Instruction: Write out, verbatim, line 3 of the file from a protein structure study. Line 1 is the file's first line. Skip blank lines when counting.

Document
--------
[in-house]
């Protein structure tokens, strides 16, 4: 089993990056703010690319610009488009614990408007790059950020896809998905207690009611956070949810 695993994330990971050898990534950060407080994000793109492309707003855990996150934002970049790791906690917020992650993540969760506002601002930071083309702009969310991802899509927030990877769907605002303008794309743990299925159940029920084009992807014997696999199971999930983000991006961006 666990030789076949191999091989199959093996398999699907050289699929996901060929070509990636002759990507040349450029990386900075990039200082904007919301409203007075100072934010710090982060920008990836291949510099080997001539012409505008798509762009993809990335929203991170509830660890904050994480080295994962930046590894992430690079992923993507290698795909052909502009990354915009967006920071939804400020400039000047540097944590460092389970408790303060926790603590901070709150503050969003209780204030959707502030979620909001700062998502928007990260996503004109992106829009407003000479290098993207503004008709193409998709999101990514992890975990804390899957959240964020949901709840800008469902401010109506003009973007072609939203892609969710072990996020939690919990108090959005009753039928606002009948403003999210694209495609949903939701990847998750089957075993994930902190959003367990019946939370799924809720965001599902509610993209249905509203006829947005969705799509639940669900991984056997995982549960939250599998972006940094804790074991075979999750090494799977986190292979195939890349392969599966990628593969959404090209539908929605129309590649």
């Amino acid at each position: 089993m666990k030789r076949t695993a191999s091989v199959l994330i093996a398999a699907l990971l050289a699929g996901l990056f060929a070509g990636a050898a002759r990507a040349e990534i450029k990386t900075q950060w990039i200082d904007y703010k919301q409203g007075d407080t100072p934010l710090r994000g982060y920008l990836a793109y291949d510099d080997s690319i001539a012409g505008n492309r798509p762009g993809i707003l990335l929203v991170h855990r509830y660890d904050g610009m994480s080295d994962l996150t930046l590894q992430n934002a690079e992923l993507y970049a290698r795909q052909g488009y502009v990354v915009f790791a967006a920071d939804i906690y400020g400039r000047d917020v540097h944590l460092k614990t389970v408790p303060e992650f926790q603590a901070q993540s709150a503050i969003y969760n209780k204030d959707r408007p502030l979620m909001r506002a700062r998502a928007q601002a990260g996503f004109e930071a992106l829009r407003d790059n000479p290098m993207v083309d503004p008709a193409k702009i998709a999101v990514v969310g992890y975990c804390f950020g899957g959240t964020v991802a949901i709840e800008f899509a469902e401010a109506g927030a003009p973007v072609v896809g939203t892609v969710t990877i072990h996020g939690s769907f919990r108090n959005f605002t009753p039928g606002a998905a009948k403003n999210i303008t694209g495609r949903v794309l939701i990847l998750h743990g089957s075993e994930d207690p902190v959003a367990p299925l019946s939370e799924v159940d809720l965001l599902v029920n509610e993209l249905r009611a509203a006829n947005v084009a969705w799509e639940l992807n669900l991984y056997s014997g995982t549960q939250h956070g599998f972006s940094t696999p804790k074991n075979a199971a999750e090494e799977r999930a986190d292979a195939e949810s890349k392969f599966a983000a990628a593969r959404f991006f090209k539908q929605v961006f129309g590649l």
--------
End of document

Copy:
């Amino acid at each position: 089993m666990k030789r076949t695993a191999s091989v199959l994330i093996a398999a699907l990971l050289a699929g996901l990056f060929a070509g990636a050898a002759r990507a040349e990534i450029k990386t900075q950060w990039i200082d904007y703010k919301q409203g007075d407080t100072p934010l710090r994000g982060y920008l990836a793109y291949d510099d080997s690319i001539a012409g505008n492309r798509p762009g993809i707003l990335l929203v991170h855990r509830y660890d904050g610009m994480s080295d994962l996150t930046l590894q992430n934002a690079e992923l993507y970049a290698r795909q052909g488009y502009v990354v915009f790791a967006a920071d939804i906690y400020g400039r000047d917020v540097h944590l460092k614990t389970v408790p303060e992650f926790q603590a901070q993540s709150a503050i969003y969760n209780k204030d959707r408007p502030l979620m909001r506002a700062r998502a928007q601002a990260g996503f004109e930071a992106l829009r407003d790059n000479p290098m993207v083309d503004p008709a193409k702009i998709a999101v990514v969310g992890y975990c804390f950020g899957g959240t964020v991802a949901i709840e800008f899509a469902e401010a109506g927030a003009p973007v072609v896809g939203t892609v969710t990877i072990h996020g939690s769907f919990r108090n959005f605002t009753p039928g606002a998905a009948k403003n999210i303008t694209g495609r949903v794309l939701i990847l998750h743990g089957s075993e994930d207690p902190v959003a367990p299925l019946s939370e799924v159940d809720l965001l599902v029920n509610e993209l249905r009611a509203a006829n947005v084009a969705w799509e639940l992807n669900l991984y056997s014997g995982t549960q939250h956070g599998f972006s940094t696999p804790k074991n075979a199971a999750e090494e799977r999930a986190d292979a195939e949810s890349k392969f599966a983000a990628a593969r959404f991006f090209k539908q929605v961006f129309g590649l």